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Offshore outsourcing is perhaps one of the most subjective and emotive business decisions that any large company faces today. And as enterprises increasingly look beyond India to new locations for their offshore services, cultural perceptions and subjective requirements will again come the fore in the decision making process.
Almost by definition, offshoring requires the integration of at least two very different, if not opposing, cultures. The onshore client will tend to be from an economically and technically more advanced nation, while the offshore supplier will be based in an almost opposite environment, though hopefully with a workforce that is educated, motivated, and importantly, cheap.
This dynamic, or tension, within offshore relationships is not a cause for concern in itself. After all, both sides benefit from the situation: one through the ability to cut costs, and the other from growing revenues. There is no real suggestion of exploitation in either direction.
But it is clear that “trust” and the ability to “work together”, which are themselves cultural conceptions, are the most important “soft” issues that enterprises must feel they have established with their offshore partners or chosen offshore countries. And this is regardless of the skills base and cost that an offshore supplier or chosen offshore location can provide.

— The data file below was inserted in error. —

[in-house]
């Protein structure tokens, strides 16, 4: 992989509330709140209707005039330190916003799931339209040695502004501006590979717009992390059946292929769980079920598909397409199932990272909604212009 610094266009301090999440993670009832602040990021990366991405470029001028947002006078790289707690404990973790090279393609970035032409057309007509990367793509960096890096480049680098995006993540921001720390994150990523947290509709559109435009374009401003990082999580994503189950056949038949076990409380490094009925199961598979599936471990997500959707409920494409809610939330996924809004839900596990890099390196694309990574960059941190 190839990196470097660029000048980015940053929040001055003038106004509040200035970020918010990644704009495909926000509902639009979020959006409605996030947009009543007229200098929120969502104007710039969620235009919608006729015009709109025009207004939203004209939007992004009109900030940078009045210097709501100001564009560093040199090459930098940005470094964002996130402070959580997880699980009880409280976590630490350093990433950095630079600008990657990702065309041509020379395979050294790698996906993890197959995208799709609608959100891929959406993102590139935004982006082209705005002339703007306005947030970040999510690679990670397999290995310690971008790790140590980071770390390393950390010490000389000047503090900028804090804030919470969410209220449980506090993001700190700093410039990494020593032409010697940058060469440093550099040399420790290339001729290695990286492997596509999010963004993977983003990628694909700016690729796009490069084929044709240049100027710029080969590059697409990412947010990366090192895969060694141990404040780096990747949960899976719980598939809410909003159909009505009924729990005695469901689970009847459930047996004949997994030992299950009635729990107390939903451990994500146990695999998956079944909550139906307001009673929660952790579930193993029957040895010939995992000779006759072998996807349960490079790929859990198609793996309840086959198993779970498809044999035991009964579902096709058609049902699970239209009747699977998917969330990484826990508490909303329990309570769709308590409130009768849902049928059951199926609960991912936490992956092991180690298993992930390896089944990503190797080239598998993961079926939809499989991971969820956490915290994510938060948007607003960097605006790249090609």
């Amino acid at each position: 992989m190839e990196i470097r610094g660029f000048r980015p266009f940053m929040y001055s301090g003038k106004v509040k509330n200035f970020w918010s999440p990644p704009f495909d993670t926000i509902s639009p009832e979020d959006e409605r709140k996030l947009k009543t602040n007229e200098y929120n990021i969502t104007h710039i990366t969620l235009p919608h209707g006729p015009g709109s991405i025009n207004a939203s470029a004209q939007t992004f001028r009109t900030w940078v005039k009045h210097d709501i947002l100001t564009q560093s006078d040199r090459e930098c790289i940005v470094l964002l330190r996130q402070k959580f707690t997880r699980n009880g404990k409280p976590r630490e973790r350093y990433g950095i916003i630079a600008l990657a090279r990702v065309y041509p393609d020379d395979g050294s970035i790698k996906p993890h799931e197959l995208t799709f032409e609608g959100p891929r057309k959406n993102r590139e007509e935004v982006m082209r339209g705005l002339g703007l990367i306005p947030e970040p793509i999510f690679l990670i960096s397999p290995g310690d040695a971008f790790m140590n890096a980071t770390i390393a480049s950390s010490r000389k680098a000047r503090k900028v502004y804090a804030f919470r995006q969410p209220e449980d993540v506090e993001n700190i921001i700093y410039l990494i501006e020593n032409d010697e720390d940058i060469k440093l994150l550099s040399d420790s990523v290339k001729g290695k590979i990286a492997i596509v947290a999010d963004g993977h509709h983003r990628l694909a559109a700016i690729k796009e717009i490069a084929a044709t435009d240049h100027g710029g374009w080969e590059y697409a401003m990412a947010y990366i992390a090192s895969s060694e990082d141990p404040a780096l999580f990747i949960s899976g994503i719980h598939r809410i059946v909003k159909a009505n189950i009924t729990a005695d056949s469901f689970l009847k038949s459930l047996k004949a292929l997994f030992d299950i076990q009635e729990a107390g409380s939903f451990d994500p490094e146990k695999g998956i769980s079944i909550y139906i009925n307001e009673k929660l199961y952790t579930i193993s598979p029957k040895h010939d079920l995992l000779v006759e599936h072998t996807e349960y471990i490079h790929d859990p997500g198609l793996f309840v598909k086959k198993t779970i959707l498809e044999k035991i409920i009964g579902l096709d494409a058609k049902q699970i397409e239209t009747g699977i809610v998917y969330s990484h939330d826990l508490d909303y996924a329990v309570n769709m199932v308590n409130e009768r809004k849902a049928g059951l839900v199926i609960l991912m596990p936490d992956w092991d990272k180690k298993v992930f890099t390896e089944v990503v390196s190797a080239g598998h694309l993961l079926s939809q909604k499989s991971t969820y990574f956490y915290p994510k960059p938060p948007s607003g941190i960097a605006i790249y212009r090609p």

Building offshore trust Ten years ago India started its rapid rise to prominence as an offshore nation by coordinating its IT services industry under the banner of a national association (NASSCOM) which worked steadfastly to fight negative perceptions of its country, and promote its political, legal and business infrastructure as modern, trustworthy, and high quality.
NASSCOM’s contribution to offshoring is immeasurable, because it not only made clients more comfortable with outsourcing to India, but also made them more comfortable with the concept of offshoring full stop. And despite recent hiccups in the Indian narrative (not least the fraud revealed by fifth-largest Indian supplier Satyam in 2008), India is still considered the major offshore location of choice thanks to NASSCOM’s efforts.